Author(s): Hope K. Gerde, Steven J. Pierce, Kyungsook Lee, and Laurie A. Van Egeren
Published: Aug. 29, 2017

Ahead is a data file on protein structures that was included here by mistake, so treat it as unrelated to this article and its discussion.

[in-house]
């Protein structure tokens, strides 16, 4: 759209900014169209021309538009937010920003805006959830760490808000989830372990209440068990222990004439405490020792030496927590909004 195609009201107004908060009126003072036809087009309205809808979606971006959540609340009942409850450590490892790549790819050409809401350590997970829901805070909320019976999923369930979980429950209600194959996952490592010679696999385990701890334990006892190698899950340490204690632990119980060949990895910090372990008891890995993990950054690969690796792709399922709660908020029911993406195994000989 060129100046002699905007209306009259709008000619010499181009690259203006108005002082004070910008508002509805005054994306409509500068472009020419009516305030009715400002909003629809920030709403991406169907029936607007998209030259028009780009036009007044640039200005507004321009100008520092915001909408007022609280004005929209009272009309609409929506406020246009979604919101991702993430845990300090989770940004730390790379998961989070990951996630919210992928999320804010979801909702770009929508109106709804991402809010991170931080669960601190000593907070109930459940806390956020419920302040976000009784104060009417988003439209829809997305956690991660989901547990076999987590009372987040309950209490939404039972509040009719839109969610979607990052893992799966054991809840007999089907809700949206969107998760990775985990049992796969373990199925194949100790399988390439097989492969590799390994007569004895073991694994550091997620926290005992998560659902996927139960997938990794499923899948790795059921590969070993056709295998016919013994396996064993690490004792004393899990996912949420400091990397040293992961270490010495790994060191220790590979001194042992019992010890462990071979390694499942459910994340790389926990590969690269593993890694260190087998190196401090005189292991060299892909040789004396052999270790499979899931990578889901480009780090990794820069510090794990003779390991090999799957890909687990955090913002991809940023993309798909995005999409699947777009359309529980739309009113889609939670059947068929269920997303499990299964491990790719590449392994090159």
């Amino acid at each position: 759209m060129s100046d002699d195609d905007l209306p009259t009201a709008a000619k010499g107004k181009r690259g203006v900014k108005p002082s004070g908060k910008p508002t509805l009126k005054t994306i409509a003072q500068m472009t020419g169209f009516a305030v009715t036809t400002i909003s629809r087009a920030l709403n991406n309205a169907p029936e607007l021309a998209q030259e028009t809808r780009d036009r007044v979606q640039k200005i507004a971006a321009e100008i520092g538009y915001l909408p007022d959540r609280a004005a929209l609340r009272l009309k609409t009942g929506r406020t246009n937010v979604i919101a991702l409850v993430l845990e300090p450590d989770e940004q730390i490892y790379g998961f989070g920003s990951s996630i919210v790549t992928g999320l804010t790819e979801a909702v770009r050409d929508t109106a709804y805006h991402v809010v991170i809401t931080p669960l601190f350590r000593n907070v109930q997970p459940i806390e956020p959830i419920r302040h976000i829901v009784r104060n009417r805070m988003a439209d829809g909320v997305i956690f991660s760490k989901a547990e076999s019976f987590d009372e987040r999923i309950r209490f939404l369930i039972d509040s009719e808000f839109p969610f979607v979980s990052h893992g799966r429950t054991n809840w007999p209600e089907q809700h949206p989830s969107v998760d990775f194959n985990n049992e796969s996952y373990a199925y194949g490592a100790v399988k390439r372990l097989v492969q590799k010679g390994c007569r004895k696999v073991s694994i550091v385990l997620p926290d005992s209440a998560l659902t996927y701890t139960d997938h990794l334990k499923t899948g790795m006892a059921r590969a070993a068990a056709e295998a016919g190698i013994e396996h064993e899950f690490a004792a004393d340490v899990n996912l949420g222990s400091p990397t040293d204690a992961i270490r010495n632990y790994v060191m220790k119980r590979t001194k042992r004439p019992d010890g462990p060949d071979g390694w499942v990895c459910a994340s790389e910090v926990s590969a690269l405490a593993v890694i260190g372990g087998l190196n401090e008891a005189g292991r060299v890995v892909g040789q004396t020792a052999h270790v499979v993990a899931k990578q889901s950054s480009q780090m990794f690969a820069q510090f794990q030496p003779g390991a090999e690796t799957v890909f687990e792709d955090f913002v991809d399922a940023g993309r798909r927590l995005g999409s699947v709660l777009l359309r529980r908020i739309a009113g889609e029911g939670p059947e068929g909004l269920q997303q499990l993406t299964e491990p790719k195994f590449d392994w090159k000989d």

"Quality early science education is important for addressing the low science achievement, compared to international peers, of elementary students in the United States. Teachers’ beliefs about their skills in a content area, that is, their content self-efficacy is important because it has implications for teaching practice and child outcomes. However, little is known about how teachers’ self-efficacy for literacy, math and science compare and how domain-specific self-efficacy relates to teachers’ practice in the area of science. Analysis of survey and observation data from 67 Head Start classrooms across eight programs indicated that domain-specific self-efficacy was highest for literacy, significantly lower for science, and lowest for math. Classrooms varied, but in general, engaged in literacy far more than science, contained a modest amount of science materials, and their instructional support of science was low. Importantly, self-efficacy for science, but not literacy or math, related to teachers frequency of engaging children in science instruction. Teachers’ education and experience did not predict self-efficacy for science. Practice or Policy: To enhance the science opportunities provided in early childhood classrooms, pre-service and in-service education programs should provide teachers with content and practices for science rather than focusing exclusively on literacy."